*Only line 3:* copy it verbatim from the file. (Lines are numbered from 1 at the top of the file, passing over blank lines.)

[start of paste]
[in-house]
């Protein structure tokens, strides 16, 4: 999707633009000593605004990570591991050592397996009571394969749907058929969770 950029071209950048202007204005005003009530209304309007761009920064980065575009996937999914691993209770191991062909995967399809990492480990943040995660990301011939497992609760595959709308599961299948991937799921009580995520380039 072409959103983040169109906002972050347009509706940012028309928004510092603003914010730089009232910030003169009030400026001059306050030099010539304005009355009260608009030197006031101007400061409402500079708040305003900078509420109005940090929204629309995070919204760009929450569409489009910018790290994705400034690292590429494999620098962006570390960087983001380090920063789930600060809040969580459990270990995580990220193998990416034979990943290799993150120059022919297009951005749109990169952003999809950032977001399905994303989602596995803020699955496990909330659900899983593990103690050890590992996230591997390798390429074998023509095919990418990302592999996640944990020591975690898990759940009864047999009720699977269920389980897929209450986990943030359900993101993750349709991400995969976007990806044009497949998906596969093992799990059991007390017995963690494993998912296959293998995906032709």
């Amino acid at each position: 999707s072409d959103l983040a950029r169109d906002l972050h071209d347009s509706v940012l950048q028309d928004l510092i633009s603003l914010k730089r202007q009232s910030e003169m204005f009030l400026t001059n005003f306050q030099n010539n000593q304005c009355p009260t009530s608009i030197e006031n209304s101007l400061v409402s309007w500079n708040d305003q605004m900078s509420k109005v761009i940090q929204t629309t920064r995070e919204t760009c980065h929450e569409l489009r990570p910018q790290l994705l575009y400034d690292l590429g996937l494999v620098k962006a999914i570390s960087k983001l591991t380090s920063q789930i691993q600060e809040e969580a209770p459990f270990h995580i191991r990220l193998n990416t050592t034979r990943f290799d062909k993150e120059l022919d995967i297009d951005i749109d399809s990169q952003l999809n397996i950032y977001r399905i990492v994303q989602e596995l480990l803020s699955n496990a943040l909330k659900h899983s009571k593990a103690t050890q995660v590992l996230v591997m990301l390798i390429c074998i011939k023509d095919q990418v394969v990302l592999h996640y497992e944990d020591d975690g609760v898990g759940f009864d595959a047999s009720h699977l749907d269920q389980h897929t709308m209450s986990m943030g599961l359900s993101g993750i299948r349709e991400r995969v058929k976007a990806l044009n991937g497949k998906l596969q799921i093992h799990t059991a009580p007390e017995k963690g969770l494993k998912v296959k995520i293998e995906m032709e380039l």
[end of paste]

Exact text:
């Amino acid at each position: 999707s072409d959103l983040a950029r169109d906002l972050h071209d347009s509706v940012l950048q028309d928004l510092i633009s603003l914010k730089r202007q009232s910030e003169m204005f009030l400026t001059n005003f306050q030099n010539n000593q304005c009355p009260t009530s608009i030197e006031n209304s101007l400061v409402s309007w500079n708040d305003q605004m900078s509420k109005v761009i940090q929204t629309t920064r995070e919204t760009c980065h929450e569409l489009r990570p910018q790290l994705l575009y400034d690292l590429g996937l494999v620098k962006a999914i570390s960087k983001l591991t380090s920063q789930i691993q600060e809040e969580a209770p459990f270990h995580i191991r990220l193998n990416t050592t034979r990943f290799d062909k993150e120059l022919d995967i297009d951005i749109d399809s990169q952003l999809n397996i950032y977001r399905i990492v994303q989602e596995l480990l803020s699955n496990a943040l909330k659900h899983s009571k593990a103690t050890q995660v590992l996230v591997m990301l390798i390429c074998i011939k023509d095919q990418v394969v990302l592999h996640y497992e944990d020591d975690g609760v898990g759940f009864d595959a047999s009720h699977l749907d269920q389980h897929t709308m209450s986990m943030g599961l359900s993101g993750i299948r349709e991400r995969v058929k976007a990806l044009n991937g497949k998906l596969q799921i093992h799990t059991a009580p007390e017995k963690g969770l494993k998912v296959k995520i293998e995906m032709e380039l």